April 30, 2008

To Build the Pleroma: A Review of Teilhard de Chardin's The Divine Milieu

A very readable theology of the divinisation of our activities and passivities.

The basic idea is that most Christians see their lives, their work, their play, their interests, as separate from the sanctification and unification with God that they desire. We feel like the living of our everyday lives is nonproductive (or even counterproductive) to the life in Christ that bring us to maturity and wholeness in Him. We hold faith and life in two different hands. Many believers actually begrudge their occupations, their interests, as enemies of the life of God being formed in them. This has been true in my own life. For years I would not read any fiction because I felt that life was short and I had no time for "trivial" matters like literature and poetry. My reading was self-limited to nonfiction and theology. Some people will only listen to "Christian" music. Some will watch only "Christian" television.

Teilhard de Chardin was well aware of the anxiety of dualism in our understanding of life and activity. For Chardin, the main point was for us to simply see things as they really are. Teilhard believed that each soul exists for God, and each soul is linked in mystical union to the Incarnate Word. The universe, says Teilhard, exists for the soul. "Everything forms a single whole" and exists for the glory of God. "We must perceive the existence of links between us and the Incarnate Word" and the "interconnections revealed to us in every order of the physical and human world."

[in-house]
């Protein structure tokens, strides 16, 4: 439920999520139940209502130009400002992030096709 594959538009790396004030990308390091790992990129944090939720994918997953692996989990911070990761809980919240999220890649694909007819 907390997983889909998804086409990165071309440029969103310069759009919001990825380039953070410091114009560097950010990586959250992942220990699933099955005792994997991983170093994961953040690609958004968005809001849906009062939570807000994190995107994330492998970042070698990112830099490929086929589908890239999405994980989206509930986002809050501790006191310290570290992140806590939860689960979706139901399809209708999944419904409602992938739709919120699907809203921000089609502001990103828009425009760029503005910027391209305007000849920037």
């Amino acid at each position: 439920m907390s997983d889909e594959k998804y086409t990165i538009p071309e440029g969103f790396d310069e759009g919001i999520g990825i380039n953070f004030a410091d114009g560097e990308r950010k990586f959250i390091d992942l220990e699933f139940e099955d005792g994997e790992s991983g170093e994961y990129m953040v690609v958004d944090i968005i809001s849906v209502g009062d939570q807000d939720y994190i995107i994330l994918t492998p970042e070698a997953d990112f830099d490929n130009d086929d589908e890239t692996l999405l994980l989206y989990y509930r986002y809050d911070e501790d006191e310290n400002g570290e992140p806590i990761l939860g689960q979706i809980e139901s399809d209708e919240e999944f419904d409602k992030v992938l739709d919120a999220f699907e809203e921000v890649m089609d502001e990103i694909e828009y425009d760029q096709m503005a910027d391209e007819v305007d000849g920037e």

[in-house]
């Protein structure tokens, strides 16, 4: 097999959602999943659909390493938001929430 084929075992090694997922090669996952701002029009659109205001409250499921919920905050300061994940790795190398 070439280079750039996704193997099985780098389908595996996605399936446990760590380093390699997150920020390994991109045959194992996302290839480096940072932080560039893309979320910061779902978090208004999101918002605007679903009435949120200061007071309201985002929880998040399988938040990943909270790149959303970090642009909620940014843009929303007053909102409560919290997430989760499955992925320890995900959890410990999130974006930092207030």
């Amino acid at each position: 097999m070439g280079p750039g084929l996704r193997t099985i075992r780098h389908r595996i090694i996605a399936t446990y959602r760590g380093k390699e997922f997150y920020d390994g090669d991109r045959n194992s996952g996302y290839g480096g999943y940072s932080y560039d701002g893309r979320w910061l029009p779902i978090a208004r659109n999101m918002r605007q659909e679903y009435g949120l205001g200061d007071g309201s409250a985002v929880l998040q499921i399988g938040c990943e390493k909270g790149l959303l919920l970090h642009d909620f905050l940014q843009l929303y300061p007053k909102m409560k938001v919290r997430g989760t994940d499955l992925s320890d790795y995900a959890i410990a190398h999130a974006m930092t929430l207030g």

Through this interconnectedness (sounds really Zen-like, doesn't it?), God is fulfilling St Paul's words in Romans 8.18-23. "The creation itself will be set free from its bondage to decay and will obtain the freedom of the glory of the children of God." Teilhard says, "In each soul, God loves and partly saves the whole world..." And God does this through our activities! "Owing to the interrelation between matter, soul and Christ, we bring part of the being which he desires back to God in whatever we do" (emphasis his). We do this "to build the Pleroma." (The consummation of "the mystery of the creative union of the world in God," i.e., the kingdom of God in its completed form).

This is the divinisation of our activities. If we but see that we are workers together with God in all that we do, that vision brings an excitement and joy to our everyday, mundane, ordinary lives. Through living those lives God saves the world. "But it is essential to see - to see things as they are and to see them really and intensely."

"By virtue of the Creation and, still more, of the Incarnation, nothing here below is profane for those who know how to see."

"Right from the hands that knead the dough, to those that consecrate it, the great and universal Host should be prepared and handled in a spirit of adoration."

Our lives have divine responsibility. We are to give them wholly to God. Not by making them religious, but by truly seeing that there is no such thing as a division between religious and secular. The universe is the Lord's, and "the Christian knows that his function is to divinise the world in Jesus Christ." As we do this, a transparency occurs. We learn to see in all things the continual creation of God and the beauty of the ultimate unity in Christ.

[He planned] for the maturity of the times and the climax of the ages to unify all things and head them up and consummate them in Christ..." (Ephesians 1.10 AMP)

"...in him all things were created...and in him all things hold together..." (Colossians 1.16-17 NRSV)

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